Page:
On Taxing Duties

Mark 2017 as the year that voting rights began to matter once again.  The trend began many years past with the separation of share classes, and it imagined an inevitable future in which equity ownership was docile, impotent, and utterly passive.

Exhibit A of our new dawn was the IPO of Snap’s voteless shares.  Following the observed path of its tech brethren–Google, Facebook, et al.–it tried to do one better.  Why yield public investors any votes at all?  For its youthful boldness, the index overlords exacted their punishment, thereby abandoning it to that lurking nemesis from over the sea.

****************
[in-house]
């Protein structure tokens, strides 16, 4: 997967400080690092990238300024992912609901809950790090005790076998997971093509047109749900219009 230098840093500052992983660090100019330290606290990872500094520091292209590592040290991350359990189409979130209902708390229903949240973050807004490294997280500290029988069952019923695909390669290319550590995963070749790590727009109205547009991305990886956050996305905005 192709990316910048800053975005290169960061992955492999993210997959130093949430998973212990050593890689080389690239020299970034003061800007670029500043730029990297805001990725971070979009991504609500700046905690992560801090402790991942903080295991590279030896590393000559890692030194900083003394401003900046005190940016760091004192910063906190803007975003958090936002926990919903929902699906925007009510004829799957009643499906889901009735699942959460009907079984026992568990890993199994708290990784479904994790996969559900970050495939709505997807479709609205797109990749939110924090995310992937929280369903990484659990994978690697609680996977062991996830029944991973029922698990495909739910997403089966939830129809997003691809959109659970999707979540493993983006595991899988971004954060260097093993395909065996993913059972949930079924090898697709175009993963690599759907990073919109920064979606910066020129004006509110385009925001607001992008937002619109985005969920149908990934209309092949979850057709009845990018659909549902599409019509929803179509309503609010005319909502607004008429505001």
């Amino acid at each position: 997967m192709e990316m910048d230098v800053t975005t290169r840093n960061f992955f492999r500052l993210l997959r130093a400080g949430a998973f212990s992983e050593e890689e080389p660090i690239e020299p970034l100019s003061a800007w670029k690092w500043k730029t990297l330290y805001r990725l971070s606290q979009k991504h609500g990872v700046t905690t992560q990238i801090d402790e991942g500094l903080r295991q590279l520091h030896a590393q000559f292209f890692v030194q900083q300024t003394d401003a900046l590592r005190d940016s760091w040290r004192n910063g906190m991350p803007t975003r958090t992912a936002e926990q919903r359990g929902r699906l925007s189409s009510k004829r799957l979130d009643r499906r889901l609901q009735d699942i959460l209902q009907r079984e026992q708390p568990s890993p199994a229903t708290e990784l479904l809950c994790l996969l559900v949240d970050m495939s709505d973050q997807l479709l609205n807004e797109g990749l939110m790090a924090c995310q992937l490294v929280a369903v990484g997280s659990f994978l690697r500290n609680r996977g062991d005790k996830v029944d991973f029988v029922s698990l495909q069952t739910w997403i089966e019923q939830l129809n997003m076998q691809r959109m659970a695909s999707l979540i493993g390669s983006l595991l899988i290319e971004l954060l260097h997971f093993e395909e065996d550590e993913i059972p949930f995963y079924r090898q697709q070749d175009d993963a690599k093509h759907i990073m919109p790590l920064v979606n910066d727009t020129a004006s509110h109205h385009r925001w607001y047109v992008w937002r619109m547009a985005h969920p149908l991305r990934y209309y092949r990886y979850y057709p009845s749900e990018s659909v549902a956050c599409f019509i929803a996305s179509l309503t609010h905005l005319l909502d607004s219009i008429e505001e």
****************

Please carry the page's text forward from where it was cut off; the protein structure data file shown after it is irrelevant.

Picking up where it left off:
Let Exhibit B be the thinly veiled boardroom battle at Uber.

And for Exhibit C, I present Liberty Tax (Nasdaq: TAX), controlled by founder and “former CEO” John Hewitt.  Amid this particular boardroom battle, Mr. Hewitt’s voting rights have afforded him delicious privilege.  Namely, the privilege to “[engage] in an array of inappropriate conduct, both personally and involving business matters, while serving as Liberty Tax’s CEO and Chairman,” and continue to control the company despite the Board’s attempts to terminate him.  In this case, when the dust ultimately settles, Liberty will have lost the service of at least four Board members and two company executives.

Take sides as you must, but do pay homage to the personal sacrifices demanded by the skirmishes of this grand conflict.

On this day may Liberty’s minority shareholders yield gratitude for John Garel’s service.

Disclosure: No position.

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